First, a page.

Los Angeles Domestic Violence Lawyer
Criminal Defense Attorneys Defending Individuals Charged with a Domestic Violence Case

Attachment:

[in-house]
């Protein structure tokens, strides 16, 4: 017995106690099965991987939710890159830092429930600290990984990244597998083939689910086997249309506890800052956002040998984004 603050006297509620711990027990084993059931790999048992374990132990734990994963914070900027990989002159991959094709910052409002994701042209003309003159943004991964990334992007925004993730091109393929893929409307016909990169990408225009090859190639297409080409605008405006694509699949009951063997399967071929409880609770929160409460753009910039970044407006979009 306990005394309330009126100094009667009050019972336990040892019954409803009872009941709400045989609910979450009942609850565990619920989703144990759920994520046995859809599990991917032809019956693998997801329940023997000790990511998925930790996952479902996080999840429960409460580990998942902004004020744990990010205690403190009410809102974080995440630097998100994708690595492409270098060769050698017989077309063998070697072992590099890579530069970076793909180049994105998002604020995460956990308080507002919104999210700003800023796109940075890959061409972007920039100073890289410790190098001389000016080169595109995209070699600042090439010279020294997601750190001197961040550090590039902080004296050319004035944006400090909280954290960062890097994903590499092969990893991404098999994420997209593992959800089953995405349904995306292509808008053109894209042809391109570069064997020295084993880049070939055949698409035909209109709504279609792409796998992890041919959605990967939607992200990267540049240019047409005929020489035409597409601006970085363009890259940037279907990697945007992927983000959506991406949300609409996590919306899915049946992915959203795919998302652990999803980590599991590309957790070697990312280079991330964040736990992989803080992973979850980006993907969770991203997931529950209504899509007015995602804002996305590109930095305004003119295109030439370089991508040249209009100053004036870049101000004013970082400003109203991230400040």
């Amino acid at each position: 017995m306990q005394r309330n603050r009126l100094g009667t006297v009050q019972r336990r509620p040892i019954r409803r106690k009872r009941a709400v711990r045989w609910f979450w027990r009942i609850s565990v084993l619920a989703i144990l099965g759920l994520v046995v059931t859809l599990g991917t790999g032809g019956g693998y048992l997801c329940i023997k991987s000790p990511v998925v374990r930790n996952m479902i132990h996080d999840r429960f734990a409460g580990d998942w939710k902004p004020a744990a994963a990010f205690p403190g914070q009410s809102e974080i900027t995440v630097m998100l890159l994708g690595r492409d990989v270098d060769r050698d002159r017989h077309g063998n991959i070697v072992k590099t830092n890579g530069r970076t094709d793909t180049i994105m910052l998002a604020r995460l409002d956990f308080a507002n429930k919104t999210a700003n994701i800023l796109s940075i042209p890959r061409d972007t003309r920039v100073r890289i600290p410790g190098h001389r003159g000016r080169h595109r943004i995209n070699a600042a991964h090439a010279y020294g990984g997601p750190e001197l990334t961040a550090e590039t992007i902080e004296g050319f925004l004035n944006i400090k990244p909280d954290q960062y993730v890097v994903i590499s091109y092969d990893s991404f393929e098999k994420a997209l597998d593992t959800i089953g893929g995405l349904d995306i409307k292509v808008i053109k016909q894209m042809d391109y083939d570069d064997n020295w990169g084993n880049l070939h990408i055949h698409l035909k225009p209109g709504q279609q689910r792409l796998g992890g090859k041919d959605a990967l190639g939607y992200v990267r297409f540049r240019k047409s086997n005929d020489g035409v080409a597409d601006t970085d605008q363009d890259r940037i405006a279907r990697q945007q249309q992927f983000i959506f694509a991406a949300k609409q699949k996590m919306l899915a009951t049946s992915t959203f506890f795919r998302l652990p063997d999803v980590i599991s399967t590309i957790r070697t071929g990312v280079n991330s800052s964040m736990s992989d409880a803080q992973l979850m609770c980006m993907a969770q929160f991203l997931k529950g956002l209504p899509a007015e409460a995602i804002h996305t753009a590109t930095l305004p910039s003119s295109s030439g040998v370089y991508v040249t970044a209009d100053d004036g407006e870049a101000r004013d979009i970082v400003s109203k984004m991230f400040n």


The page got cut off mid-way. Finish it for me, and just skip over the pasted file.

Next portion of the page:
There are a wide range of domestic violence related crimes in California. These include domestic battery, spousal abuse, corporal injury to a spouse, child abuse, child endangerment, elder abuse, criminal threats, intimidation, stalking, and violating a restraining or protective order. In Los Angeles County, police and the criminal courts act swiftly to all allegations of abusive situations in a home. Prosecutors aggressively pursue all types of domestic violence cases and the consequences are often harsh. The legal penalties will depend on several factors, such as the severity of the victim's injuries, your prior criminal history, and if children were present during the dispute. A domestic violence conviction will carry mandatory penalties. In many cases, a simple misunderstanding between loved ones can result in the filing of domestic violence charges. If you are facing any type of domestic violence case, you need to consult with a Los Angeles domestic violence lawyer at Eisner & Gorin LLP immediately. We know a domestic dispute can be a complicated matter for both sides and there are always two sides to any story. We also understand that a lover’s quarrel or a misunderstanding between family members may be easily blown out of proportion during a domestic altercation. In some case where emotions run high, an alleged victim will file a false report of a crime, making the stressful situation worse. See our blog: Making False Statements to Police in Los Angeles. Witness statements in a domestic violence incident play a pivotal role in the beginning of investigation as well as during a trial or a preliminary hearing on the matter. Our lawyers know that the content of a police report may not be admissible in court during a hearing or trial, since the statements found in the police report are generally considered “hearsay,” out-of-court statements. However, a police report may be introduced under certain exceptions; one of them widely used is to refresh a police-officer’s recollection, to remind him what has been noted by him earlier or to remind the witness what she has told to the police in the past.